This last weekend, both Democratic and Republican surrogates flooded into Wisconsin before early voting began. For the Democrats, Bill Clinton and First Lady Michelle Obama went to Green Bay and Racine respectively to urge voters to vote for the President as well as to vote.
Republicans including Senator Ron Johnson, former U.S. Representative Mark Green and national committee chairman Reince Priebus were on a bus tour through the state Friday and Saturday with the same purpose.
Clinton gave a part speech, part college lecture to the University of Wisconsin-Green Bay. He spoke on a variety of issues ranging from Medicare to student loans. Mrs. Obama in Racine told her audience of the importance of early and absentee voting, saying that one in five votes in Wisconsin cast for her husband in 2008 were from these two categories.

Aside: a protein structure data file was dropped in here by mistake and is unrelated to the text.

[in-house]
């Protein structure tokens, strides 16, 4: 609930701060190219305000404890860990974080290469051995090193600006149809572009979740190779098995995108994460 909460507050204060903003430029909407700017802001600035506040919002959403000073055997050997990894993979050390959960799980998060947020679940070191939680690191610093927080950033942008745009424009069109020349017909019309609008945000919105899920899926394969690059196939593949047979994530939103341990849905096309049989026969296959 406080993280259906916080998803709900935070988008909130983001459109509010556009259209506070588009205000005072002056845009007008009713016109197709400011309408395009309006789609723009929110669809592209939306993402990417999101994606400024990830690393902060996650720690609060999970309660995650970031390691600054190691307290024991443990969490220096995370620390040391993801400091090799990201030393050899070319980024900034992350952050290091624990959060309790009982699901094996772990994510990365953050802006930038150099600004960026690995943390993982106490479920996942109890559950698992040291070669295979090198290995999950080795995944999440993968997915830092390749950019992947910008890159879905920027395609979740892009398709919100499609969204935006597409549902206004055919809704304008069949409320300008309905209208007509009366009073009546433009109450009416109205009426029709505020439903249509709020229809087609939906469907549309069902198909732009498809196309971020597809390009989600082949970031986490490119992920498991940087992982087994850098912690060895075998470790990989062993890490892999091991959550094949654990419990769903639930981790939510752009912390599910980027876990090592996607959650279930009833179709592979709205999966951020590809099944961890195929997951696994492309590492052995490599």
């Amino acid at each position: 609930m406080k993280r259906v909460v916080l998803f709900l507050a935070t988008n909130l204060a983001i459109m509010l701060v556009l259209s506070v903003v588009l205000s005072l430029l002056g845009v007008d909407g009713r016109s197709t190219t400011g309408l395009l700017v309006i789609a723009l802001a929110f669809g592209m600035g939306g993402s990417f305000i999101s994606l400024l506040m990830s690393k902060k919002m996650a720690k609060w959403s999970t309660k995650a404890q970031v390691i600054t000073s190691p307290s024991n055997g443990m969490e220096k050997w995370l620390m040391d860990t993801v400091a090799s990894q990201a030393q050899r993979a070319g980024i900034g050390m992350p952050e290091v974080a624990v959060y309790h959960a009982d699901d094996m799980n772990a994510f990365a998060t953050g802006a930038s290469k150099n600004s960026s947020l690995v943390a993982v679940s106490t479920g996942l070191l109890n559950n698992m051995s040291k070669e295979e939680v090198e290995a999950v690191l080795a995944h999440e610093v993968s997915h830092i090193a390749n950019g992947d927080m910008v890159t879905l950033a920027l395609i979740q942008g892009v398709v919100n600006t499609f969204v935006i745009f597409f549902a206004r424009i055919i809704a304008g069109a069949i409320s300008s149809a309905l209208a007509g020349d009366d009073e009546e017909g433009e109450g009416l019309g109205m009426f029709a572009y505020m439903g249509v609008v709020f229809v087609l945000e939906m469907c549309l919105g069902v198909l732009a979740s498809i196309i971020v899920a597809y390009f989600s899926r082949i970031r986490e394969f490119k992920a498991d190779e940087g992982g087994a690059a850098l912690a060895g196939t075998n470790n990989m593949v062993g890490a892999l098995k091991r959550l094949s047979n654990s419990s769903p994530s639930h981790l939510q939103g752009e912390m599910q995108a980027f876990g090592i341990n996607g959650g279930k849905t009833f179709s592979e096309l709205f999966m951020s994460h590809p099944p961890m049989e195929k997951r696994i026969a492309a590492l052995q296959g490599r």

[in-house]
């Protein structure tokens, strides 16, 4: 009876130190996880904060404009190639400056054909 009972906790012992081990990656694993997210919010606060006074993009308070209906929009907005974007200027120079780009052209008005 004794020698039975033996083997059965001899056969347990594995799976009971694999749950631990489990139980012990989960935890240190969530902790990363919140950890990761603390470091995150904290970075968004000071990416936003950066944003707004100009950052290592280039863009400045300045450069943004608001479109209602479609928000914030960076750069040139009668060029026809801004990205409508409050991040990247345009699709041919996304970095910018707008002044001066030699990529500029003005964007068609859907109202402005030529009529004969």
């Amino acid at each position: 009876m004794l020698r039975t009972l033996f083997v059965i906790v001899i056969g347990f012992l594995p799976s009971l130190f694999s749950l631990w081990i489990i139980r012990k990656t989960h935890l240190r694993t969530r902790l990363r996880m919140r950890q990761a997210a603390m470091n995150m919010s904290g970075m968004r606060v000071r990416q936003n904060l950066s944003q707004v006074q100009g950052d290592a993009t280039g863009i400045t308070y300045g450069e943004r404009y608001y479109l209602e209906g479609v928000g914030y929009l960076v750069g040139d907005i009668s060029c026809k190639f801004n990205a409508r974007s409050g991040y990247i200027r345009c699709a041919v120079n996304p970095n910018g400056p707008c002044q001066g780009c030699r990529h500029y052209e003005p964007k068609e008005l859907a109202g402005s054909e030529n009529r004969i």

Surrogates, or people speaking on behalf of a candidate, play a very special role during campaigns. Audiences get tired of hearing candidates say how great they personally are. Surrogates however, are seen as credible sources of information because the praise for the candidate is coming from someone else.
Also, surrogates are valuable to campaigns because candidates cannot physically be everywhere they need to campaign. These surrogates are able to speak on the same points the candidate would have in places that the candidate cannot be in.